Subway location imported into MAPublisher

Converting to a subway style map

Using a very liberal amount of cartographic license, we created MAP line layers and used the Adobe Illustrator pen tool to connect Subway locations to what felt natural based on knowledge of the city including following major roads, existing transit corridors, geography, and neighbourhoods. The downtown core was the most difficult to connect as it was densely populated with Subway shops (almost one at every major intersection — impressive), although it loosely represents the grid layout that the downtown core is actually based on.

After some quick connections, we created a MAP Theme to style for the Subway points layer. We created two styles: one for regular stations and one for interchange stations – where our fictional subway riders (eaters?) can transfer to another line. To mark stations as an interchange, we created a new boolean attribute that designates it as true or false. If the rule is true, then it uses a Interchange symbol to denote it as an interchange.

Station stylesheet

Once we felt like we had a solid coverage with interconnecting lines, we copied the Adobe Illustrator document to a new one, hid the boundary and street layers, and began the task of converting it into a styled subway map. For simplicity, we used a typical orthogonal method that employs lines at any multiple of 45 degrees. Needless to say, this took some time and patience as there are many points to align, nudge and decipher. This is where having the geographically accurate map, some of the online maps, and other sources to refer to was very handy.

Styled Subway Map

Compare it to the geographic version (some lines and points may have been moved or redone during the conversion to follow the orthogonal method).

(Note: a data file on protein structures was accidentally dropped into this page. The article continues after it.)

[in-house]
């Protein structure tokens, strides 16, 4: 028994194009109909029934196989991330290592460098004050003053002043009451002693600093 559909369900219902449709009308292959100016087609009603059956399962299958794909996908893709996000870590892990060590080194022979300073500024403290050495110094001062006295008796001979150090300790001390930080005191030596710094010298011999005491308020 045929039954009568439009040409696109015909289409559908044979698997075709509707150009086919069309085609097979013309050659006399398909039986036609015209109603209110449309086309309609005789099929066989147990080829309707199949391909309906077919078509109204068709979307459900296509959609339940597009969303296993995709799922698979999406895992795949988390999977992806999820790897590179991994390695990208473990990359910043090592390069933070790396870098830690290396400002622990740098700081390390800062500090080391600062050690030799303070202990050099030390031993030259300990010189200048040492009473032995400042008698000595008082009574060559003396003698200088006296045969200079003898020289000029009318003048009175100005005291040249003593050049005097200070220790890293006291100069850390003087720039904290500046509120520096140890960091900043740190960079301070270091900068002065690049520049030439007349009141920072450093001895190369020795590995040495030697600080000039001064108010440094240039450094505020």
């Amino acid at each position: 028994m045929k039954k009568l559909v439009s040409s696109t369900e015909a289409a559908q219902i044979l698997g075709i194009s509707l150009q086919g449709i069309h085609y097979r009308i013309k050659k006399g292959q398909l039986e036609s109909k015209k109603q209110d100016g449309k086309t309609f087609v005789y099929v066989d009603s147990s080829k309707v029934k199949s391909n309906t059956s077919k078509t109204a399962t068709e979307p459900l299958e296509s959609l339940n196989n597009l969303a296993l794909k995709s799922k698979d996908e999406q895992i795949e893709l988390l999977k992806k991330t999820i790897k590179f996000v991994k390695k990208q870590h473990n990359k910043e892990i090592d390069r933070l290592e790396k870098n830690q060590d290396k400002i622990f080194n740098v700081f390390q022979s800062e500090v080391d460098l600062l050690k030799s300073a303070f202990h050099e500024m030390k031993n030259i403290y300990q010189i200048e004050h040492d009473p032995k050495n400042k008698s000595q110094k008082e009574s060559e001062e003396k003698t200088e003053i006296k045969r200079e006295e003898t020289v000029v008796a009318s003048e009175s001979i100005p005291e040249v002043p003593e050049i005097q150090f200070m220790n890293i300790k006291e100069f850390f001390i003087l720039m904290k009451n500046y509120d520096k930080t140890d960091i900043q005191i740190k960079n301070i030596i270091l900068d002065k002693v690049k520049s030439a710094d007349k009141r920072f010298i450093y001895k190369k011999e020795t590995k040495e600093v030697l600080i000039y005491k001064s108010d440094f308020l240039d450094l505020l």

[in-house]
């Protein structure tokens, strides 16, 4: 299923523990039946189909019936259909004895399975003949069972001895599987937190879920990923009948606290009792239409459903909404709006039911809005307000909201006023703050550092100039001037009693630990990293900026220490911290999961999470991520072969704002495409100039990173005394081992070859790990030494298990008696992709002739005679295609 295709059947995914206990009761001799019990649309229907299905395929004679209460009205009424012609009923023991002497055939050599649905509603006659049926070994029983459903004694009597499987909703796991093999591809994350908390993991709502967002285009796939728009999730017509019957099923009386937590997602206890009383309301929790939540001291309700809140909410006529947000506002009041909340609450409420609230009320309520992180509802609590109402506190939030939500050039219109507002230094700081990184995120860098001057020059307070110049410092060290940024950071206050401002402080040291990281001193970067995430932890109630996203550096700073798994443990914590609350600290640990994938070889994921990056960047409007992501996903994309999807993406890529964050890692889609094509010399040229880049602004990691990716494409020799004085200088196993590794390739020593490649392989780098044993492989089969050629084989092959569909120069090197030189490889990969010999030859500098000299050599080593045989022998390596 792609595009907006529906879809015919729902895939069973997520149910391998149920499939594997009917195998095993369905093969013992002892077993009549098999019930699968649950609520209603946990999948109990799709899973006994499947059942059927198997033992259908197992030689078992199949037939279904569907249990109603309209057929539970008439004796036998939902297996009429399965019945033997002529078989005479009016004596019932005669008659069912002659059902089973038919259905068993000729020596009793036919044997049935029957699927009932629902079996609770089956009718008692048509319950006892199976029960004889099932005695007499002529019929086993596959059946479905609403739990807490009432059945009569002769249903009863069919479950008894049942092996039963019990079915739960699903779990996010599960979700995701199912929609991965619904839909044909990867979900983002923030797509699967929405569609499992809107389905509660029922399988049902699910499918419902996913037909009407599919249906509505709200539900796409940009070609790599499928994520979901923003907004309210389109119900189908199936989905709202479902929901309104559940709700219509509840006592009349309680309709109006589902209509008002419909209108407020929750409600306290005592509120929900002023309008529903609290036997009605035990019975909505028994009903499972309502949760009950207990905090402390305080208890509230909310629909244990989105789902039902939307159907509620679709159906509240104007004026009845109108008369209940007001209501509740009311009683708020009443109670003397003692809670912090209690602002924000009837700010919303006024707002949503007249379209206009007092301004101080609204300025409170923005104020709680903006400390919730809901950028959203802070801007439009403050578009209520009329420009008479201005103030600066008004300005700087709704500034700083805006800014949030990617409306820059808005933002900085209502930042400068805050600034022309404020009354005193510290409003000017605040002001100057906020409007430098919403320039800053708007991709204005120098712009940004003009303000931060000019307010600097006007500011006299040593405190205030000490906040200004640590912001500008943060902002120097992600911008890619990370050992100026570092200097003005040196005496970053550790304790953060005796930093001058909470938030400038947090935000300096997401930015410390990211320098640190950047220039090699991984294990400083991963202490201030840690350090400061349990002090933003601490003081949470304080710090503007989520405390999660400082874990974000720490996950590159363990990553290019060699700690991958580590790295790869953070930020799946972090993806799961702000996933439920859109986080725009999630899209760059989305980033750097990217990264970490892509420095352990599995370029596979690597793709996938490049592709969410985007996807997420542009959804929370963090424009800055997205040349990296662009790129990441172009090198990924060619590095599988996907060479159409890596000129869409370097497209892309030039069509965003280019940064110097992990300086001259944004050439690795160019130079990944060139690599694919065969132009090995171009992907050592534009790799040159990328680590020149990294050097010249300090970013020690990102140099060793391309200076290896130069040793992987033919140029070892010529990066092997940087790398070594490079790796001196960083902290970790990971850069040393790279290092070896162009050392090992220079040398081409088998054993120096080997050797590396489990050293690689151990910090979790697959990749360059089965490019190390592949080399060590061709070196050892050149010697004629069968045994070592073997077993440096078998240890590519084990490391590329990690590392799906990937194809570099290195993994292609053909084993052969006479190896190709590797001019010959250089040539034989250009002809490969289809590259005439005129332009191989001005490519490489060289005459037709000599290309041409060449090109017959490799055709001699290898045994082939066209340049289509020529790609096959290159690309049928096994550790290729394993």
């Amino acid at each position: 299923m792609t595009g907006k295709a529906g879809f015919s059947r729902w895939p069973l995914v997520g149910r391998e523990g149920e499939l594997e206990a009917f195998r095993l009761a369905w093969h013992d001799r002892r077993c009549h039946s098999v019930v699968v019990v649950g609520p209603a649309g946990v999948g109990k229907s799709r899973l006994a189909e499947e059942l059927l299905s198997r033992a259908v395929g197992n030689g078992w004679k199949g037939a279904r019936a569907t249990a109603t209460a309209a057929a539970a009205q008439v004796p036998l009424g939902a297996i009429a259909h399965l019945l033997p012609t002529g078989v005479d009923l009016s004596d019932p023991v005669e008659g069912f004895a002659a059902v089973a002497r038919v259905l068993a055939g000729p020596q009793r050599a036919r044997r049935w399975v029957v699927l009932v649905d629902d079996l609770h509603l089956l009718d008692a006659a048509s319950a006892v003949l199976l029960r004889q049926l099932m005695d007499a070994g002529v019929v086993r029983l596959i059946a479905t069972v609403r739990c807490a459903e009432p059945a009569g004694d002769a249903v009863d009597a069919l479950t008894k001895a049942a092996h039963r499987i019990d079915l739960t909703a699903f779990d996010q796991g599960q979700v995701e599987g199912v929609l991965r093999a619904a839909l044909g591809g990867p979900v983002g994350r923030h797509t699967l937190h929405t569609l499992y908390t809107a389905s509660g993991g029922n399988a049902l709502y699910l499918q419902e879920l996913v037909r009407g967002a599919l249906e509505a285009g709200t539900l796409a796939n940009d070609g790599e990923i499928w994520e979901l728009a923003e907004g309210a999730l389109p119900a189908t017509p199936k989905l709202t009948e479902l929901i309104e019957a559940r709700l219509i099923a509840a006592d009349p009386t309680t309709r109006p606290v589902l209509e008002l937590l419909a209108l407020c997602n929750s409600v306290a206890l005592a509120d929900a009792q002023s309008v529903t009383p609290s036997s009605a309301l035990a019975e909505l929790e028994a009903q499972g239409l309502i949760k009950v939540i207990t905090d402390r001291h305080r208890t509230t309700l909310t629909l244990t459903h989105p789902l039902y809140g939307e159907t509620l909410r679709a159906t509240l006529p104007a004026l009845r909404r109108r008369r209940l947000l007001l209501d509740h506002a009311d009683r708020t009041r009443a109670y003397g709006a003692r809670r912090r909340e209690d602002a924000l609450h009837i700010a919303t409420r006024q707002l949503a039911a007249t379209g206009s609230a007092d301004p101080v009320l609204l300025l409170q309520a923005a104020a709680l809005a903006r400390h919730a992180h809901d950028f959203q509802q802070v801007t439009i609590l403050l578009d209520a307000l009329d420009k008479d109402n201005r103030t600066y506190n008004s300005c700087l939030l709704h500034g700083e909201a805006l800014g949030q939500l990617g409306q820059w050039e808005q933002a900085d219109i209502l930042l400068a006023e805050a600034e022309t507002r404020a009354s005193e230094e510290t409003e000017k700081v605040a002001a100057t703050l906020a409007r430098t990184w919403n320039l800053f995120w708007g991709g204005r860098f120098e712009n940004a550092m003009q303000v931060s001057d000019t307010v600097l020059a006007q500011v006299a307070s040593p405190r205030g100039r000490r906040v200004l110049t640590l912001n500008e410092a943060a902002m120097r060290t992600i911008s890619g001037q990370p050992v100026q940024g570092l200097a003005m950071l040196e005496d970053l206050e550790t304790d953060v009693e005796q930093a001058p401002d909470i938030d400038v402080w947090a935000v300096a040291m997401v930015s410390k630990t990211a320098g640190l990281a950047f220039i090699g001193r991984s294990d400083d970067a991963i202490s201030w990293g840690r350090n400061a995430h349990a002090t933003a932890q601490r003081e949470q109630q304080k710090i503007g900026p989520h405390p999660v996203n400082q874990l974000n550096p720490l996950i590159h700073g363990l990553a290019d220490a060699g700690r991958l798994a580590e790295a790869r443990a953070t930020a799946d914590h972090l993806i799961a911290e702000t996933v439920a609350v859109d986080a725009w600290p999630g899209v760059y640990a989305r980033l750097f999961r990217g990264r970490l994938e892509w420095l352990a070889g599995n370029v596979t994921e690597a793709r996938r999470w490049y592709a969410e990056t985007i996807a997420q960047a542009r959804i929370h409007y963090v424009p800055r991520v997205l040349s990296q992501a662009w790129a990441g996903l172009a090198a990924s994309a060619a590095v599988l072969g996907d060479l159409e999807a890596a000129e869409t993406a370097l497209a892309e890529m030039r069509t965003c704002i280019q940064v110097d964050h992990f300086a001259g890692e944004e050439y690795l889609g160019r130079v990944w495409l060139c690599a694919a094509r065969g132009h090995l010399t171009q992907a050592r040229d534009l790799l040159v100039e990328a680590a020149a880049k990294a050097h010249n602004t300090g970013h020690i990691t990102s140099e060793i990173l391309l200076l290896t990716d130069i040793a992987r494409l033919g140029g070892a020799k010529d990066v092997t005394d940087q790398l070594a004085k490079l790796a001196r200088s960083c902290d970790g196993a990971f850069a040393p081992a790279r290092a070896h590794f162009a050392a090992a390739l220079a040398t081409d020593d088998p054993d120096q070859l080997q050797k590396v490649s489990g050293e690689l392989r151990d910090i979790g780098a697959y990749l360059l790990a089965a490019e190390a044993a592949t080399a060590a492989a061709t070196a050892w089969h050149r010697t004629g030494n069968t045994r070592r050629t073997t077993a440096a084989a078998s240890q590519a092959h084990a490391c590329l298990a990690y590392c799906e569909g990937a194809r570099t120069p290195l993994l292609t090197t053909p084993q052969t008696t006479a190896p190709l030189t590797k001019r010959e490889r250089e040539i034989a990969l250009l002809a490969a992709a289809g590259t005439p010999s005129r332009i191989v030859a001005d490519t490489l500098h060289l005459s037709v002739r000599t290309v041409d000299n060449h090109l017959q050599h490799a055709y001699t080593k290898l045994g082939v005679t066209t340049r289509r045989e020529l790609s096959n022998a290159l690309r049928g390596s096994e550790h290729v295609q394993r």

Geographic station map

Labeling shouldn’t be tough, right?

We decided to use MAPublisher LabelPro, an intelligent and obstacle-detecting labeling engine, to label the subway stations because there are so many of them. With a little bit of setup, it can label the entire map in just a few seconds. Using the same rule used to designate stations as an interchange, we created two styles for the labels using the label filter. Interchange stations are slightly larger and have a bold font. We designated the label source to use the attributes from the Subway point layer, in this case, a neighbourhood name. Lastly, we designated the lines as obstacles so that LabelPro can detect whether a label will interfere with them or not.

Using MAP LabelPro to label stations

We also configured placement rules so that the stations have a preference to be labeled at bottom and top, and then at positions around the point if the first two aren’t possible. In addition, we specified a label offset so that the labels are placed more evenly without too much fine-tuning afterwards.

Station point rules

After LabelPro placement and some manual tweaking, the result is a cleanly labeled map. Here’s a detailed view.

Detailed station labels

While the neighbourhood attribute was unique in most cases, some dense areas such as downtown Toronto had station names repeat itself. In these instances, we relabeled them with its street name, a nearby landmark or park. This may not be the most accurate, but it was fun to come across neighbourhoods or areas we’ve never heard of and it allowed us to learn more about our own city.  Another great source to use was this Toronto neighbourhood map that allowed us to quickly verify which neighbourhood a particular Subway sandwich was in.

While we’re sure there are probably many more tweaks to make to this map and more stations to add, here’s our take on the Subway subway Map of Toronto. Make sure to click the links below to see the high-res PDF versions.

Toronto Subway subway map

Click to see the high-resolution PDF version

And in the spirit of traditional Toronto Transit Commission (TTC) maps, here’s one with a black background.

Toronto Subway subway map TTC style

Click to see the high-resolution PDF version

Additional resources